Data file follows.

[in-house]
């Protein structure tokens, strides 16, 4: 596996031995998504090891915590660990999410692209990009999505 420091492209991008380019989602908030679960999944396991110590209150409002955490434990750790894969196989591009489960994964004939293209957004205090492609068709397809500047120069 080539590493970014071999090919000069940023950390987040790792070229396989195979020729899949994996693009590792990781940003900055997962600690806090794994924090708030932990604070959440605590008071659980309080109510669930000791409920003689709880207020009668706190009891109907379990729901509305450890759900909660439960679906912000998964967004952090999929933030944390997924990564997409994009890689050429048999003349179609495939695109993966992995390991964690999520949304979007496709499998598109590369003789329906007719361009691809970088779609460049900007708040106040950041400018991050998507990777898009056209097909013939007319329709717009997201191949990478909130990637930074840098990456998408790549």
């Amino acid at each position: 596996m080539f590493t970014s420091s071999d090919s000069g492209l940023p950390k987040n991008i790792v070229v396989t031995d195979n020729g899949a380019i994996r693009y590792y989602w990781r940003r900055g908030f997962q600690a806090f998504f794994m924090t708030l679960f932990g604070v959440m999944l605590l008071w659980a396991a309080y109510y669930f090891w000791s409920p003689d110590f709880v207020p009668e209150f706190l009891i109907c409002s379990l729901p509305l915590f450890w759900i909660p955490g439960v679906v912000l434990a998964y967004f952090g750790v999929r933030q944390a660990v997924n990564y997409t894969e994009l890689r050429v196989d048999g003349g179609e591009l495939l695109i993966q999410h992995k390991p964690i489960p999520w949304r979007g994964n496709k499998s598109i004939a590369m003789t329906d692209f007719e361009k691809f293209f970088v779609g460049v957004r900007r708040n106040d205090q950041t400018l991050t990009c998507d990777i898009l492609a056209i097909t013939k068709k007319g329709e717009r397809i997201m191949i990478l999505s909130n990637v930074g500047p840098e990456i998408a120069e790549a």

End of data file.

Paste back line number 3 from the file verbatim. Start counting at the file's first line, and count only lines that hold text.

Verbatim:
């Amino acid at each position: 596996m080539f590493t970014s420091s071999d090919s000069g492209l940023p950390k987040n991008i790792v070229v396989t031995d195979n020729g899949a380019i994996r693009y590792y989602w990781r940003r900055g908030f997962q600690a806090f998504f794994m924090t708030l679960f932990g604070v959440m999944l605590l008071w659980a396991a309080y109510y669930f090891w000791s409920p003689d110590f709880v207020p009668e209150f706190l009891i109907c409002s379990l729901p509305l915590f450890w759900i909660p955490g439960v679906v912000l434990a998964y967004f952090g750790v999929r933030q944390a660990v997924n990564y997409t894969e994009l890689r050429v196989d048999g003349g179609e591009l495939l695109i993966q999410h992995k390991p964690i489960p999520w949304r979007g994964n496709k499998s598109i004939a590369m003789t329906d692209f007719e361009k691809f293209f970088v779609g460049v957004r900007r708040n106040d205090q950041t400018l991050t990009c998507d990777i898009l492609a056209i097909t013939k068709k007319g329709e717009r397809i997201m191949i990478l999505s909130n990637v930074g500047p840098e990456i998408a120069e790549a």